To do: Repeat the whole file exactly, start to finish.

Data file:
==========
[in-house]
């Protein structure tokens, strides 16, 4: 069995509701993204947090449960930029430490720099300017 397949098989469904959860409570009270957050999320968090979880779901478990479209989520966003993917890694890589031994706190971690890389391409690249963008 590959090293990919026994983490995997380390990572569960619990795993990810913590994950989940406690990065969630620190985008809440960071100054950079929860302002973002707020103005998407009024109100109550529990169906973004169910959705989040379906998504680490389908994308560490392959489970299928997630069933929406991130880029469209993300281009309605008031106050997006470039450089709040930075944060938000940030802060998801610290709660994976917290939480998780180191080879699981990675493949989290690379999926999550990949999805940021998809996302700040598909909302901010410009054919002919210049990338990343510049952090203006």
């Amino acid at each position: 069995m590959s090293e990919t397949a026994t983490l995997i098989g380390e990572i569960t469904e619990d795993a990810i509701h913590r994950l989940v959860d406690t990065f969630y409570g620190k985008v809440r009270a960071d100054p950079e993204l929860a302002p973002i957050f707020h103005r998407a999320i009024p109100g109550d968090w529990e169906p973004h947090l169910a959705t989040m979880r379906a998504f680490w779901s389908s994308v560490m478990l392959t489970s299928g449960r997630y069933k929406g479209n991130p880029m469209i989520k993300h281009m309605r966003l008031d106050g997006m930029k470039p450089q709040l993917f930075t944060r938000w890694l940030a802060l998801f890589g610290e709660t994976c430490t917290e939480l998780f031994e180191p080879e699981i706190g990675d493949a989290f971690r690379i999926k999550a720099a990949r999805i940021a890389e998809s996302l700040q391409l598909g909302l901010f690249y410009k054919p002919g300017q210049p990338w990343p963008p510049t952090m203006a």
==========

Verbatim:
[in-house]
């Protein structure tokens, strides 16, 4: 069995509701993204947090449960930029430490720099300017 397949098989469904959860409570009270957050999320968090979880779901478990479209989520966003993917890694890589031994706190971690890389391409690249963008 590959090293990919026994983490995997380390990572569960619990795993990810913590994950989940406690990065969630620190985008809440960071100054950079929860302002973002707020103005998407009024109100109550529990169906973004169910959705989040379906998504680490389908994308560490392959489970299928997630069933929406991130880029469209993300281009309605008031106050997006470039450089709040930075944060938000940030802060998801610290709660994976917290939480998780180191080879699981990675493949989290690379999926999550990949999805940021998809996302700040598909909302901010410009054919002919210049990338990343510049952090203006």
């Amino acid at each position: 069995m590959s090293e990919t397949a026994t983490l995997i098989g380390e990572i569960t469904e619990d795993a990810i509701h913590r994950l989940v959860d406690t990065f969630y409570g620190k985008v809440r009270a960071d100054p950079e993204l929860a302002p973002i957050f707020h103005r998407a999320i009024p109100g109550d968090w529990e169906p973004h947090l169910a959705t989040m979880r379906a998504f680490w779901s389908s994308v560490m478990l392959t489970s299928g449960r997630y069933k929406g479209n991130p880029m469209i989520k993300h281009m309605r966003l008031d106050g997006m930029k470039p450089q709040l993917f930075t944060r938000w890694l940030a802060l998801f890589g610290e709660t994976c430490t917290e939480l998780f031994e180191p080879e699981i706190g990675d493949a989290f971690r690379i999926k999550a720099a990949r999805i940021a890389e998809s996302l700040q391409l598909g909302l901010f690249y410009k054919p002919g300017q210049p990338w990343p963008p510049t952090m203006a």